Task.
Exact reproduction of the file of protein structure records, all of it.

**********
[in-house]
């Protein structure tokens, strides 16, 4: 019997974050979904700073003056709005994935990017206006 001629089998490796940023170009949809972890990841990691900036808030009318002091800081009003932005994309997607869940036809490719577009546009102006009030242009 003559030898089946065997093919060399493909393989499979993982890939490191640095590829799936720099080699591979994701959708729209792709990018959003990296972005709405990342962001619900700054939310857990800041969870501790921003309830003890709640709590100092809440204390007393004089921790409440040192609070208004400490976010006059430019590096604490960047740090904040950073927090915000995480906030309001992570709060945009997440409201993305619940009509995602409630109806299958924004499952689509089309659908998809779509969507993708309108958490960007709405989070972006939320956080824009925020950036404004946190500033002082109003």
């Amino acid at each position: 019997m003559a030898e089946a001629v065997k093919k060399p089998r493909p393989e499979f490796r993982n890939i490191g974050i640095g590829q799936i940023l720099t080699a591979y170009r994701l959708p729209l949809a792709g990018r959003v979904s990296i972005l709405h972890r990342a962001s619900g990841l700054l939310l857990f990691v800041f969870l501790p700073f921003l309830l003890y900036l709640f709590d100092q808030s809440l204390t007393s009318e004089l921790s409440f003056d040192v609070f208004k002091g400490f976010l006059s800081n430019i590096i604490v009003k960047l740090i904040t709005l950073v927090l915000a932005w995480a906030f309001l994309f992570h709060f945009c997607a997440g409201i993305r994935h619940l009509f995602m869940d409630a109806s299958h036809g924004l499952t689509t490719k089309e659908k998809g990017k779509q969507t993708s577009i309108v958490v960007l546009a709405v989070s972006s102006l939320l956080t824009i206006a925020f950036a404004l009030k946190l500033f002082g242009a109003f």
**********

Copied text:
[in-house]
């Protein structure tokens, strides 16, 4: 019997974050979904700073003056709005994935990017206006 001629089998490796940023170009949809972890990841990691900036808030009318002091800081009003932005994309997607869940036809490719577009546009102006009030242009 003559030898089946065997093919060399493909393989499979993982890939490191640095590829799936720099080699591979994701959708729209792709990018959003990296972005709405990342962001619900700054939310857990800041969870501790921003309830003890709640709590100092809440204390007393004089921790409440040192609070208004400490976010006059430019590096604490960047740090904040950073927090915000995480906030309001992570709060945009997440409201993305619940009509995602409630109806299958924004499952689509089309659908998809779509969507993708309108958490960007709405989070972006939320956080824009925020950036404004946190500033002082109003």
């Amino acid at each position: 019997m003559a030898e089946a001629v065997k093919k060399p089998r493909p393989e499979f490796r993982n890939i490191g974050i640095g590829q799936i940023l720099t080699a591979y170009r994701l959708p729209l949809a792709g990018r959003v979904s990296i972005l709405h972890r990342a962001s619900g990841l700054l939310l857990f990691v800041f969870l501790p700073f921003l309830l003890y900036l709640f709590d100092q808030s809440l204390t007393s009318e004089l921790s409440f003056d040192v609070f208004k002091g400490f976010l006059s800081n430019i590096i604490v009003k960047l740090i904040t709005l950073v927090l915000a932005w995480a906030f309001l994309f992570h709060f945009c997607a997440g409201i993305r994935h619940l009509f995602m869940d409630a109806s299958h036809g924004l499952t689509t490719k089309e659908k998809g990017k779509q969507t993708s577009i309108v958490v960007l546009a709405v989070s972006s102006l939320l956080t824009i206006a925020f950036a404004l009030k946190l500033f002082g242009a109003f």